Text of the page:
W3: Design Thinking for Educational Resources: Reimagining Instructional Design through Engaging Participatory Approaches.

ID: 49717 Type: Workshop
  1. Stefanie Panke, University of North Carolina at Chapel Hill, United States

Tuesday, November 15 1:30 PM-5:00 PM

Have you ever stacked LEGO blocks to develop a sitemap for your organization’s website, thrown a ball of yarn to discover professional connections or used glue sticks and paper to refine your content management system? The workshop introduces several creative strategies for stewarding educational technology projects and organizational innovation. It is ideal for teachers, instructional designers, application developers and administrators who are conducting educational technology projects with multiple stakeholders and various interests. The workshop offers hands-on examples for using design thinking and serious play to collaboratively find solutions for wicked problems. It provides participants with participatory development techniques and tools for orchestrating conflicting ideas, identifying singular needs and common goals, making productive use of diverse backgrounds and developing a shared vision.

Objectives

• Participants will explore creative needs assessment and participatory design techniques that can be applied in a wide variety of educational contexts. • Participants will be able to recognize and communicate the nature of wicked problems. • Participants will develop an understanding of design thinking, serious play and participatory design concepts. • Participants will work with a variety of materials and have the opportunity to plan their own activities. • Participants will be able to repurpose techniques, tools and concepts with the help of detailed handouts.

Topical Outline

1. ‘What’s on your plate?’ Activity-based Participant Introduction (15-30 min) Participants introduce their background and describe a current project 2. ‘Why is it tricky?’ Recognizing Wicked Problems (20 min) Brief theoretical overview, participant activity 3. ‘What’s the idea?’ Introduction to Design Thinking, Serious Play and Participatory Design (20 min) Brief theoretical overview 4. ‘Can it be fun?’ Creative Design Techniques – Examples and Demonstrations (60 min) Examples and brief, interactive demonstrations of various techniques a. Interface b. Audience c. Content d. Priorities & Values e. Categories f. Navigation g. Networks 5. ‘Make it your own!’ Workshop Planning - Participant Activity (30 min) 6. ‘Will it work?’ Challenges, Problems and Pitfalls (10 min) 7. ‘What’s next?’ Stoplight Evaluation (15-30 min)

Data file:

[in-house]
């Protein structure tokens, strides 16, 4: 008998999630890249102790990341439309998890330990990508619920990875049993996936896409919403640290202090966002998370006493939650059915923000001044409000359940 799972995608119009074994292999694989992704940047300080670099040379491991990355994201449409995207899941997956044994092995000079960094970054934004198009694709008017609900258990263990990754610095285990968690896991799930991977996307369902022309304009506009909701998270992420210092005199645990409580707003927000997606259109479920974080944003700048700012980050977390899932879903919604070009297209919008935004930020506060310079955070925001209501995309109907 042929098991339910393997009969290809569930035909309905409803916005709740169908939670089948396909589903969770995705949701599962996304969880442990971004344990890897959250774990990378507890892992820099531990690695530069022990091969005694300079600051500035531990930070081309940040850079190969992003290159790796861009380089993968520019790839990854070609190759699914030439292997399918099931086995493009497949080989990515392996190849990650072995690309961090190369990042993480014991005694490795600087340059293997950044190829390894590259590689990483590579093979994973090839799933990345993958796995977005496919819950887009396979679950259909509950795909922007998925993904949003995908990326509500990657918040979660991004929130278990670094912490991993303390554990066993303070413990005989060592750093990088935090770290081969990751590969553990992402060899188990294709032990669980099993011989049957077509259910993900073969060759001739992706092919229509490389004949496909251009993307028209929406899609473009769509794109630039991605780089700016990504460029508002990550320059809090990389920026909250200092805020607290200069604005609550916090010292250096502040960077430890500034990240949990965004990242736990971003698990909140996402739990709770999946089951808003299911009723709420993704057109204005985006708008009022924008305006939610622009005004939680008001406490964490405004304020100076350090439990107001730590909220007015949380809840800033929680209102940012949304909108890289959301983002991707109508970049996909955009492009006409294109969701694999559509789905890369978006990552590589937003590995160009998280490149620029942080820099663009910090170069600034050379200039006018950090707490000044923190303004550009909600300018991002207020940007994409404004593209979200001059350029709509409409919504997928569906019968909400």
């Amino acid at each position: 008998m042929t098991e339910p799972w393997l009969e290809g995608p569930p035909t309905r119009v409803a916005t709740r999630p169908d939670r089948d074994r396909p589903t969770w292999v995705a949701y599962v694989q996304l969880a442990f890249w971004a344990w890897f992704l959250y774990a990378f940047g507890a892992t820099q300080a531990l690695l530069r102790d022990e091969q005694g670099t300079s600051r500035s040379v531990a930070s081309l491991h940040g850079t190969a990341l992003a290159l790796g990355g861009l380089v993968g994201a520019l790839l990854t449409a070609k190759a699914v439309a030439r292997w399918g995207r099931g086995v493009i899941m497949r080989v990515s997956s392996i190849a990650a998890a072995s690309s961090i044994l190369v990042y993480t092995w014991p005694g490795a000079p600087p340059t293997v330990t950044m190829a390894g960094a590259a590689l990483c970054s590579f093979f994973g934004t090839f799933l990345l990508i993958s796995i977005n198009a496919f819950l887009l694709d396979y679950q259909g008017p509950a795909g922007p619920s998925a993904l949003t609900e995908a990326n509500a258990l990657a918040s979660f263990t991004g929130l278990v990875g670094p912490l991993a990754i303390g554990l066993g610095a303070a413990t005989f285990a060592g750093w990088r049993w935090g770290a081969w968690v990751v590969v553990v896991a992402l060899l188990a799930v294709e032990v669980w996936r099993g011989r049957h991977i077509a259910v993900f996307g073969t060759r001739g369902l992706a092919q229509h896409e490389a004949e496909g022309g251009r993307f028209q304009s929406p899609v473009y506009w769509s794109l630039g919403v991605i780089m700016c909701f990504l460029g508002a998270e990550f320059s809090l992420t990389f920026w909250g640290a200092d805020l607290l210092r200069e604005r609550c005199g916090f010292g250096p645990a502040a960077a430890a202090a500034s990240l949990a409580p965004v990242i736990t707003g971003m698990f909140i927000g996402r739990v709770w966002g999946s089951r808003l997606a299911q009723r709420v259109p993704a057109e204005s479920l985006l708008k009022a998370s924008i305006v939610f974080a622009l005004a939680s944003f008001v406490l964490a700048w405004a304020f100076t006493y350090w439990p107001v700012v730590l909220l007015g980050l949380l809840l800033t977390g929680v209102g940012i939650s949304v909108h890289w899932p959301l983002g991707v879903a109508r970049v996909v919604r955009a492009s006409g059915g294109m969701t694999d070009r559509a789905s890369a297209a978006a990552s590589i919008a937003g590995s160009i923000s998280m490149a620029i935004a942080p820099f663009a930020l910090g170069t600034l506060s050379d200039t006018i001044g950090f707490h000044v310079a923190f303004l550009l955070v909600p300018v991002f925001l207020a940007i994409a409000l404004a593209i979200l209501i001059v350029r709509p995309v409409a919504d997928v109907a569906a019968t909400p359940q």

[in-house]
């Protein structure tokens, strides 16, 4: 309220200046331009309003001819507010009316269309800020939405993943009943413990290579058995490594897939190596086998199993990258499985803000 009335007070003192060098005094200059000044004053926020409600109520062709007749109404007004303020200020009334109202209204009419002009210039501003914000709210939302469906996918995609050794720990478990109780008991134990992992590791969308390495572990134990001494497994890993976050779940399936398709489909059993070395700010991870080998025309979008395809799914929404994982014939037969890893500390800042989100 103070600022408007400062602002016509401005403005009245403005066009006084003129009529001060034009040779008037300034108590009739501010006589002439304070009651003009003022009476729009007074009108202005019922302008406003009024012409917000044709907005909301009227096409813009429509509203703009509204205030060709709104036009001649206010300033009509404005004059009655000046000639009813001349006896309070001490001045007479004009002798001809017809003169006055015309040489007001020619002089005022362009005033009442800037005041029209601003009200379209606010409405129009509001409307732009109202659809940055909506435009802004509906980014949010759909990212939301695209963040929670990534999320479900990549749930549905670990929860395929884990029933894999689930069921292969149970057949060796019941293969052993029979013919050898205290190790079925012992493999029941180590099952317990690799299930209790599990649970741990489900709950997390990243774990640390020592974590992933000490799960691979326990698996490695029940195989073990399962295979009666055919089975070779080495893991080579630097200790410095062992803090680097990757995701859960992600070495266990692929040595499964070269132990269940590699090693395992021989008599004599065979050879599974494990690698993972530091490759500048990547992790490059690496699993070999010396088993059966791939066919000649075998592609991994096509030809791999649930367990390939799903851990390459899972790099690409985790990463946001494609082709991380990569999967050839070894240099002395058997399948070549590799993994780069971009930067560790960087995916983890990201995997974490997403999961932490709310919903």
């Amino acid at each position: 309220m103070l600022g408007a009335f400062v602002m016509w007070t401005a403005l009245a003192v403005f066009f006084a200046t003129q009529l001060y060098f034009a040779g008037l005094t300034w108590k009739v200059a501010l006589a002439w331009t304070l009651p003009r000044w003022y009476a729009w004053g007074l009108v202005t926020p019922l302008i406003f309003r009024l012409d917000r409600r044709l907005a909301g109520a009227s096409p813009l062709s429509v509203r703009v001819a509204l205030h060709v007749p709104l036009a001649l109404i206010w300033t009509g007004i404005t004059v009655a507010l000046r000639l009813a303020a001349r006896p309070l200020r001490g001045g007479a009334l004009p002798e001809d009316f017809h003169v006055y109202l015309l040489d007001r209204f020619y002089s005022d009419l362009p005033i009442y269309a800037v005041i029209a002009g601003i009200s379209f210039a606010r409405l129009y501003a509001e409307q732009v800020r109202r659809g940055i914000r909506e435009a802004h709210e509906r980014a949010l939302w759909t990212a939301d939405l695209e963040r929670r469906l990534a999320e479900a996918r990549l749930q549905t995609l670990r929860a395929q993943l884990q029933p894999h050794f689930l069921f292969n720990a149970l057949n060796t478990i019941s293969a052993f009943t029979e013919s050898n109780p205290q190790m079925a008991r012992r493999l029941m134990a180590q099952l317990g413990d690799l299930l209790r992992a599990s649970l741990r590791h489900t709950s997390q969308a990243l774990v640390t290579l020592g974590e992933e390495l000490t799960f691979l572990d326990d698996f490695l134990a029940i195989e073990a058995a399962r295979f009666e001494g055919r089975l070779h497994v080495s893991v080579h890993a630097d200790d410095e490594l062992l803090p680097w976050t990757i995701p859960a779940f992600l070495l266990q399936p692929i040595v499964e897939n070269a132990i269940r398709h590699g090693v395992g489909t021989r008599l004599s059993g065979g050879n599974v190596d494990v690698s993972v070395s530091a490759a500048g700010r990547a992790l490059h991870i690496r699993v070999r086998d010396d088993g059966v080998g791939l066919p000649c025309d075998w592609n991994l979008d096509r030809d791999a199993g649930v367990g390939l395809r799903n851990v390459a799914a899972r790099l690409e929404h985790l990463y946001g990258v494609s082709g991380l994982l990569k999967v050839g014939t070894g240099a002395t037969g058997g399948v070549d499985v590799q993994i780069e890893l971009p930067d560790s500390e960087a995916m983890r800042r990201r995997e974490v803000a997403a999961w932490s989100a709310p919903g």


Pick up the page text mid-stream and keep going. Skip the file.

Prerequisites

Intended audience • Teachers, instructional designers, application developers and administrators interested in creative needs assessment and participatory development strategies. • Instructors who want to apply design thinking or creative assessment in their teaching. • People who are leading educational technology projects or facilitating organization innovation efforts.

Experience Level

Beginner

Qualifications

Since 2012, Dr. Stefanie Panke works as instructional analyst at the University of North Carolina at Chapel Hill where she provides instructional design consultation and guidance for faculty and teaching professionals as well as project management for educational technology initiatives at the School of Government. In addition, she serves as editor for social software at the Educational Technology and Change Journal (ETC) and social media coordinator for AACE. Prior to her work at UNC, Stefanie was Director of E-Learning at the Institute of Psychology and Education at Ulm University. In this role she implemented university-wide e-learning projects, and taught courses on instructional design, computer mediated communication and webnography. In 2009, she received a PhD in Applied Linguistics from the University of Bielefeld with a thesis on the information design of educational websites. From 2003 to 2008 she worked at the Knowledge Media Research Center in Tuebingen, an interdisciplinary institute for research educational technology. During this time, her team developed the award-winning portal on e-learning in higher education (e-teaching.org).

Topic

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